Sample plates, cards of buttons, and textile and wallpaper swatches in digitized form - are featured on the website for this exhibition from the collections of the Cooper-Hewitt, National Design Museum and Smithsonian Institution Libraries. The exhibition traces the process that takes samples to final products in a variety of contexts, ranging from home furnishings to architectural ornament to textile design. Highlights of the exhibition include an earthenware sample plate with transfer-printed decorations, made in England in 1899, associated with a finished plate made using the same technique. There is also a video that allows visitors to turn the pages of a sample book containing swatches of a woolen fabric known as duvetyn, made in France in the late 18th and early 19th centuries, and used for men's waistcoats, women's dresses, and coats. [DS]

Network Tools


If you are in London and you have colleagues in New London, Connecticut, what do you do? Well, you could try out this latest iteration of ooVoo for starters. ooVoo is a video conferencing and chat tool that also allows users to record their video discussions and conversations. This latest version includes a higher-resolution video chat feature along with extensive support for social networking sites. This version is compatible with computers running Windows 2000, XP, and Vista. [KMG]


International long-distance phone bills can be rather costly, and Scout Report readers who haven't given the Skype application a try may wish to do so now. This latest version allows users to conduct conference calls with as many as nine people and it also includes a browser plug-in that turns phone numbers on web pages into links that Skype can automatically dial. This version of Skype is compatible with computers running Windows 2000 and XP. [KMG]

In The News

Seven decades after the Hindenburg disaster, zeppelins are experiencing a minor renaissance

Zeppelins Take Flight Again [Windows Media Player, iTunes]

In Germany, a City's Famed Industry Now Helps Keep It Afloat [Free registration may be required]

Return of the Zeppelin

Dark Autumn: The 1916 German Zeppelin Offensive

Zeppelin NT [Macromedia Flash Player]

First World War: Count Ferdinand von Zeppelin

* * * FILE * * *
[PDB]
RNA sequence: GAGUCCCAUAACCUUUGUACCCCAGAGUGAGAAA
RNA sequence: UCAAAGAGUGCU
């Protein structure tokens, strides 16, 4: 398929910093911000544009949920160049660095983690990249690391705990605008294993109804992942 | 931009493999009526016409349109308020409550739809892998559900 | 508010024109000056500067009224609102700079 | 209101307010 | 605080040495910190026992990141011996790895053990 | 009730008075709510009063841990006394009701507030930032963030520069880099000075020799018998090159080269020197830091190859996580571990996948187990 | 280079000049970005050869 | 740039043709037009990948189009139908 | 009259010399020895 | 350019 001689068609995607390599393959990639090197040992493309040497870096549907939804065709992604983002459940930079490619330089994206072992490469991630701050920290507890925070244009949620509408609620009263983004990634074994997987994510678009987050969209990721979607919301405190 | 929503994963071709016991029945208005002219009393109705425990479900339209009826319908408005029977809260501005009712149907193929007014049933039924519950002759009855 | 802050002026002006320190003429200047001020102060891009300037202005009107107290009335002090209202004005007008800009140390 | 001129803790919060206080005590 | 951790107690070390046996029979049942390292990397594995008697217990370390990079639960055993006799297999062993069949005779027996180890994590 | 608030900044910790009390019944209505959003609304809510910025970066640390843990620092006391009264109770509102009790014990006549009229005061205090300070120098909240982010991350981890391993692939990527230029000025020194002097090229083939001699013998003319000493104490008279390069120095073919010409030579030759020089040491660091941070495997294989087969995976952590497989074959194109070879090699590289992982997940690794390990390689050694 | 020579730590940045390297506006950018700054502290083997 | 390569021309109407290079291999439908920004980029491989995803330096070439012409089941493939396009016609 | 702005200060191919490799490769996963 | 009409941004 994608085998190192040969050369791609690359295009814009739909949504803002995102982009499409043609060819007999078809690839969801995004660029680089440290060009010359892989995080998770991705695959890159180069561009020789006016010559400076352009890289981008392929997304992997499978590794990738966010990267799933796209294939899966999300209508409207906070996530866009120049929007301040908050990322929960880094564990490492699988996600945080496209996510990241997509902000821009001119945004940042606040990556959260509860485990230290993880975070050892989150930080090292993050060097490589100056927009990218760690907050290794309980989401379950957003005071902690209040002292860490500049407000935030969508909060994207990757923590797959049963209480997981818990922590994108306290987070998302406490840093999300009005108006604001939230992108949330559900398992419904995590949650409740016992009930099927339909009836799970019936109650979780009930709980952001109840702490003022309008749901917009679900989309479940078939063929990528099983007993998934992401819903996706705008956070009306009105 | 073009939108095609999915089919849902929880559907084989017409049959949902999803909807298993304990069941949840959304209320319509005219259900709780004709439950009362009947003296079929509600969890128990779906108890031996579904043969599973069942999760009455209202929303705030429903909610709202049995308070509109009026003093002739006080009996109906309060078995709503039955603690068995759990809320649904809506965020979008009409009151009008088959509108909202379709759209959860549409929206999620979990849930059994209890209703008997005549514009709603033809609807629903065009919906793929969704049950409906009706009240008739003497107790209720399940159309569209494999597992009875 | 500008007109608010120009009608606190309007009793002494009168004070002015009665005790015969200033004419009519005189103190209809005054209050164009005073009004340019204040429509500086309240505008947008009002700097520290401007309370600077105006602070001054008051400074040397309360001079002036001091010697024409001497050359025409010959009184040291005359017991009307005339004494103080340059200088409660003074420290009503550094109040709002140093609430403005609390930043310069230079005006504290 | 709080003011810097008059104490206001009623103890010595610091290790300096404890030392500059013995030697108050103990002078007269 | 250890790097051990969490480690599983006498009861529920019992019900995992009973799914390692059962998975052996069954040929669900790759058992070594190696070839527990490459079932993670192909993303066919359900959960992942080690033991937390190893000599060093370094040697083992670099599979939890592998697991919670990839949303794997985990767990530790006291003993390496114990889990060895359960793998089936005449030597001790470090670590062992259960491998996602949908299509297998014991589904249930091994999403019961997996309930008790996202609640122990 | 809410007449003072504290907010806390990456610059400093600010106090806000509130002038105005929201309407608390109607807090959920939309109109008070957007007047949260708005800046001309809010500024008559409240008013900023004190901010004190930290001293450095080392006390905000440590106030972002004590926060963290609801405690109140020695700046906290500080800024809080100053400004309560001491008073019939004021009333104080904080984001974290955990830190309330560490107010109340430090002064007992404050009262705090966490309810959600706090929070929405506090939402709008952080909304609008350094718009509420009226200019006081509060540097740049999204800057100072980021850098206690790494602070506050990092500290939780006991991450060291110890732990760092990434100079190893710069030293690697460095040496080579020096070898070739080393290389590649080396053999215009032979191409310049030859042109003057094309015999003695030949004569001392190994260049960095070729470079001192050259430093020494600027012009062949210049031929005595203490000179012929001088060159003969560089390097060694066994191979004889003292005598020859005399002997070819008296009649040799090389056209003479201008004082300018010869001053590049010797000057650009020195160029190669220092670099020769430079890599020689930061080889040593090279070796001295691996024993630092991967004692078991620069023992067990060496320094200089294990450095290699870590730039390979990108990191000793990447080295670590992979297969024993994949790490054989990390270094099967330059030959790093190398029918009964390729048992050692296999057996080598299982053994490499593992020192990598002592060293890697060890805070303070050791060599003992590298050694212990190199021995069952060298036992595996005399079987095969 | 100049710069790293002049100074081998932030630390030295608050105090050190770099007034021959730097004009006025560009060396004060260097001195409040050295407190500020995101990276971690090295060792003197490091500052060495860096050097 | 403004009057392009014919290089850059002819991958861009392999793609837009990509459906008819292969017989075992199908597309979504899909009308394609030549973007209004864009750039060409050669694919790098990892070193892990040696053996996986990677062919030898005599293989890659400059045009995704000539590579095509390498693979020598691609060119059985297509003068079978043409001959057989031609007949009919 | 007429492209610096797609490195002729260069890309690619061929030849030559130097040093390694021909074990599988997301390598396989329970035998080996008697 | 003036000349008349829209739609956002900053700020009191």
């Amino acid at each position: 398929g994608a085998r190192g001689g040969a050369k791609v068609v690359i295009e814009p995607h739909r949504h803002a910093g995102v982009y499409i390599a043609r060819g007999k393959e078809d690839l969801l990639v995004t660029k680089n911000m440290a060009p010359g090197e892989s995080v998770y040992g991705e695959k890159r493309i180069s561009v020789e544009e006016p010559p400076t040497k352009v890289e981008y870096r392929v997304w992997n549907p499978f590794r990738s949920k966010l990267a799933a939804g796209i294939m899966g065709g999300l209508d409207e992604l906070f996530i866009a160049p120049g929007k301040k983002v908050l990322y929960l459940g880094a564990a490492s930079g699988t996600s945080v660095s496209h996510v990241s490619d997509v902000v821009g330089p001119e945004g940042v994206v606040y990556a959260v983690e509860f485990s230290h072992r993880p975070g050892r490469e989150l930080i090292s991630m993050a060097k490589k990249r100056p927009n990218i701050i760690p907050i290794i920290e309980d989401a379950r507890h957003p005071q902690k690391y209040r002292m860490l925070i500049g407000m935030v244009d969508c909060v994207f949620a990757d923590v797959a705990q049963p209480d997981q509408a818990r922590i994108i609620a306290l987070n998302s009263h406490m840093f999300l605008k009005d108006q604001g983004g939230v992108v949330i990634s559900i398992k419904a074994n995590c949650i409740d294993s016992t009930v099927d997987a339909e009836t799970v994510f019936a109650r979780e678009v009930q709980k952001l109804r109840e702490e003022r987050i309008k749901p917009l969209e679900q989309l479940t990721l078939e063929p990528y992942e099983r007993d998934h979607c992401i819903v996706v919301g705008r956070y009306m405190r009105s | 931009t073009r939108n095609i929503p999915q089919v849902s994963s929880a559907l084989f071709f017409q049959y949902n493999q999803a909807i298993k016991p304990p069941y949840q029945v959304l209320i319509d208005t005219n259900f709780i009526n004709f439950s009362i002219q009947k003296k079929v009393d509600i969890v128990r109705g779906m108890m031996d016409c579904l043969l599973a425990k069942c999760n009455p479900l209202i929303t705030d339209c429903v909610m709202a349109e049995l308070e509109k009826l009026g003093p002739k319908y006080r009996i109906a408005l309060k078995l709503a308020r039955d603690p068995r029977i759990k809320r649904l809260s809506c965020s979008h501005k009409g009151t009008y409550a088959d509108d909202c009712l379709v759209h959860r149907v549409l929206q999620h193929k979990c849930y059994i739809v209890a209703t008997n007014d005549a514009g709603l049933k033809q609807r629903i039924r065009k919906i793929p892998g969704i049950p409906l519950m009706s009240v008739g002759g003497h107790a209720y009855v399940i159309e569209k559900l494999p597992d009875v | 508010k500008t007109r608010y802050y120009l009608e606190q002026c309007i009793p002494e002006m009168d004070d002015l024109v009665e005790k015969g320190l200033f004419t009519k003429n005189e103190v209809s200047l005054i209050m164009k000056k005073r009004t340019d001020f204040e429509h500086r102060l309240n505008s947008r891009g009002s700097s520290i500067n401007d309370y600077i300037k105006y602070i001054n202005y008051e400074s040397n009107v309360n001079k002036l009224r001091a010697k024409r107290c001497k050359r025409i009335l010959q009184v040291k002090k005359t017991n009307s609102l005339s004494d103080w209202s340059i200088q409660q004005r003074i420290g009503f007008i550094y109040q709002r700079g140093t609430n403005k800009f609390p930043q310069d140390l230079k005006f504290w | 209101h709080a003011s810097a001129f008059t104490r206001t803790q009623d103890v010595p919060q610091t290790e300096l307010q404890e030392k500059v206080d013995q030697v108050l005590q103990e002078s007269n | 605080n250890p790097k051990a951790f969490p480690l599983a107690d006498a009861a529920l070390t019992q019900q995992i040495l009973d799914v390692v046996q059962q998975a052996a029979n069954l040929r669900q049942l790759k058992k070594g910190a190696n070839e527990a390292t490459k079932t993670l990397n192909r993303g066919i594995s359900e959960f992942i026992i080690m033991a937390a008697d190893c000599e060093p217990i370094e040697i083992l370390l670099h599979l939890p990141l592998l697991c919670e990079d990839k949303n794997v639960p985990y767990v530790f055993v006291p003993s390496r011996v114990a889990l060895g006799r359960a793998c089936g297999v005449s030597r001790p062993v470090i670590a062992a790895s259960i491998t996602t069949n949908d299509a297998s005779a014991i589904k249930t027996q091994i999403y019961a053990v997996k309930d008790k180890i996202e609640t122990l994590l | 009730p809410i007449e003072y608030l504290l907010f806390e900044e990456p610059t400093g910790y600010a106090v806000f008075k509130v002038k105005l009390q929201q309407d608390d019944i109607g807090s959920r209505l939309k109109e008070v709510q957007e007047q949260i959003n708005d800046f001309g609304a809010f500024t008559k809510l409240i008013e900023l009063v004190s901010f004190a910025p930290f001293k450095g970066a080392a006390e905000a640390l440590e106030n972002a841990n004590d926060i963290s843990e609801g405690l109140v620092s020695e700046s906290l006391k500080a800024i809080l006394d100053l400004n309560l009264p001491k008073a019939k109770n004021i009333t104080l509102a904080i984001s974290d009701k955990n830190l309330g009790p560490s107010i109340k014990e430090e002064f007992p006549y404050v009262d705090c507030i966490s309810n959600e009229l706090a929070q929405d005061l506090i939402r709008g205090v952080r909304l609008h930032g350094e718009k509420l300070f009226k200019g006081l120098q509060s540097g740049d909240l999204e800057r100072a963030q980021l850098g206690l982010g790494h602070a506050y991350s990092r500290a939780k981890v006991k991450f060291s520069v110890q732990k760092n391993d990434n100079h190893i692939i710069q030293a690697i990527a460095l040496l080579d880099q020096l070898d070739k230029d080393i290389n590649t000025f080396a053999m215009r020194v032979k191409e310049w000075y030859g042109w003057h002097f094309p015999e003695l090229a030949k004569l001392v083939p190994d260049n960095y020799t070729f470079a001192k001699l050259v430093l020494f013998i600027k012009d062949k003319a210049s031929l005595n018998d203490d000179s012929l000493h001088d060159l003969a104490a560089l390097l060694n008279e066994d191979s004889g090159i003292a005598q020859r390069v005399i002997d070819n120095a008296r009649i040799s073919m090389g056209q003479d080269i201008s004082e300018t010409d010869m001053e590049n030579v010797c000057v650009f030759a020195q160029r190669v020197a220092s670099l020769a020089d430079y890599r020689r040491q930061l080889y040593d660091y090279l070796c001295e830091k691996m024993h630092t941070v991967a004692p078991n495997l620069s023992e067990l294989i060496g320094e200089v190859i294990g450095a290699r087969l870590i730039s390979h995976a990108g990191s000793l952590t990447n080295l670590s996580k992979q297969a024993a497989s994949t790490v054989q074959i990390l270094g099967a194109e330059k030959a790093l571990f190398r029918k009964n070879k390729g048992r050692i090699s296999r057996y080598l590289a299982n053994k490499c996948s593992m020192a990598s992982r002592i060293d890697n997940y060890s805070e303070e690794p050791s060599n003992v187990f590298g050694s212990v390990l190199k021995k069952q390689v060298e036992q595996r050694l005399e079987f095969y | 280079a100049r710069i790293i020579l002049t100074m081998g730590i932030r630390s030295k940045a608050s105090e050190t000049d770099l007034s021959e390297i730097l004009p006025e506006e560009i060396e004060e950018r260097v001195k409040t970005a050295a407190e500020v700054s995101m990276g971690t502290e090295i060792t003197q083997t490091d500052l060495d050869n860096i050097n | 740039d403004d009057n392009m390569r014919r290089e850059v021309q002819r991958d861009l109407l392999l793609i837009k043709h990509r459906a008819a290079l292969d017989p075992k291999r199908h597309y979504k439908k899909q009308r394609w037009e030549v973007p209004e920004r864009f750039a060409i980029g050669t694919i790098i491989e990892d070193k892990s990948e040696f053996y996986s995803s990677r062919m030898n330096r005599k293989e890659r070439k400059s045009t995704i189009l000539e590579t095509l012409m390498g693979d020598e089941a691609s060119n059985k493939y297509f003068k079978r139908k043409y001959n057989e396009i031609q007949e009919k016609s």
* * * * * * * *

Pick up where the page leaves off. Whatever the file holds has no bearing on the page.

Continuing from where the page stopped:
NPR: Remembering the Hindenburg in Verse [Real Player]

1937 was not a good year for zeppelins. That year, the Hindenburg caught fire while attempting to dock at the Lakehurst Naval Air Station in New Jersey and was destroyed in less than two minutes. Public confidence in these unusually shaped flying machines was effectively shattered, and it seemed as if they would remain a rather curious side diversion in aviation history. Yet, interest in these rigid airships has grown significantly in recent years, and the Airship Ventures Company in California recently announced that they would be offering aerial sightseeing tours of San Francisco in the near future. Of course, the zeppelin business remains relatively small, but there are a number of companies (including Germany's ZLT Zeppelin Luftschifftechnik) that see great potential for future growth. Zeppelins have been used in a variety of commercial endeavors lately, including one that found work in the DeBeers diamond company, where it was deployed in diamond exploration before it met an untimely end at the hands of a dust devil while it was parked on the ground. It will probably be sometime before trans-Atlantic zeppelin flights become a reality, but for those willing to pay $300 for a half hour flight aboard such a titan of the sky, it would seem that that is merely a pittance for such a privilege. [KMG]

The first link will lead interested parties to a piece from New Hampshire Public Radio that discusses the reemergence of zeppelins. Also, the feature includes comments from Airship Ventures' CEO, Alexandra Hall. Moving on, the second link will take visitors to an article from this Monday's New York Times on the zeppelin industry in Friedrichschafen, Germany. The third link leads to an excellent piece of reporting from the Daily Mail's own Christopher Hudson on the history of these flying machines. The fourth link will whisk users away to a section of "The War Times Journal" site, which investigates the 1916 German Zeppelin offensive over London and environs. The fifth link leads to the homepage of the Zeppelin NT Company, where zeppelins and zeppelin-related accessories are made. The sixth link leads to a short biography of Count Ferdinand von Zeppelin, the man responsible for inventing and popularizing the zeppelin at the turn of the nineteenth century. Finally, the last link leads to a National Public Radio feature that includes a bit of verse about the ill-fated Hindenburg written by Joe Pacheco who saw the explosion of that particular zeppelin on May 6, 1937. [KMG]